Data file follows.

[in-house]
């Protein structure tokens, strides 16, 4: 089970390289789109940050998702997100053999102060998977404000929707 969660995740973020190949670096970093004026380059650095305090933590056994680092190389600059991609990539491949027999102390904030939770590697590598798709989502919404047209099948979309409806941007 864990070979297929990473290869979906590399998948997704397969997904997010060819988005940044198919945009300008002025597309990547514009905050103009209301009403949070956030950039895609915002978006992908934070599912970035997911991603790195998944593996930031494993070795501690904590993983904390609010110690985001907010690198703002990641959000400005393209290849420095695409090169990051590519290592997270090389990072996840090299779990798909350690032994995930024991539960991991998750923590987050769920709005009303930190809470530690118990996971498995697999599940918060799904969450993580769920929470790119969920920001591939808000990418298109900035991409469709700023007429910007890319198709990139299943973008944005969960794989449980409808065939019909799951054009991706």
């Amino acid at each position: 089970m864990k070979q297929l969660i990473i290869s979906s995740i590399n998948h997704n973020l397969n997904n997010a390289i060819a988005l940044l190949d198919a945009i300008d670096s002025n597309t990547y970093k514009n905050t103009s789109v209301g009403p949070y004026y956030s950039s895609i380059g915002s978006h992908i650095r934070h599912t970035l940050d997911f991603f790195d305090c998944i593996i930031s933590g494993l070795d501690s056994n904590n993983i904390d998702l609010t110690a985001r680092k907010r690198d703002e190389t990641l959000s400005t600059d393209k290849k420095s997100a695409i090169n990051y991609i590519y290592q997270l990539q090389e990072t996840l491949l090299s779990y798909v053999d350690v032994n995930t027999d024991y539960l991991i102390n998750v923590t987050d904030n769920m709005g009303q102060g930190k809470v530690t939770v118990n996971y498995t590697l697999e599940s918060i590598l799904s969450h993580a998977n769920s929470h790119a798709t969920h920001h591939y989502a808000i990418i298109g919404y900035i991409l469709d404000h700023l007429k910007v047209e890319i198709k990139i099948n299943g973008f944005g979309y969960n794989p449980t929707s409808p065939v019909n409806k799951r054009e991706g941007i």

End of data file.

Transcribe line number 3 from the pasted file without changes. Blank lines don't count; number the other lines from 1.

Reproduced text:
């Amino acid at each position: 089970m864990k070979q297929l969660i990473i290869s979906s995740i590399n998948h997704n973020l397969n997904n997010a390289i060819a988005l940044l190949d198919a945009i300008d670096s002025n597309t990547y970093k514009n905050t103009s789109v209301g009403p949070y004026y956030s950039s895609i380059g915002s978006h992908i650095r934070h599912t970035l940050d997911f991603f790195d305090c998944i593996i930031s933590g494993l070795d501690s056994n904590n993983i904390d998702l609010t110690a985001r680092k907010r690198d703002e190389t990641l959000s400005t600059d393209k290849k420095s997100a695409i090169n990051y991609i590519y290592q997270l990539q090389e990072t996840l491949l090299s779990y798909v053999d350690v032994n995930t027999d024991y539960l991991i102390n998750v923590t987050d904030n769920m709005g009303q102060g930190k809470v530690t939770v118990n996971y498995t590697l697999e599940s918060i590598l799904s969450h993580a998977n769920s929470h790119a798709t969920h920001h591939y989502a808000i990418i298109g919404y900035i991409l469709d404000h700023l007429k910007v047209e890319i198709k990139i099948n299943g973008f944005g979309y969960n794989p449980t929707s409808p065939v019909n409806k799951r054009e991706g941007i």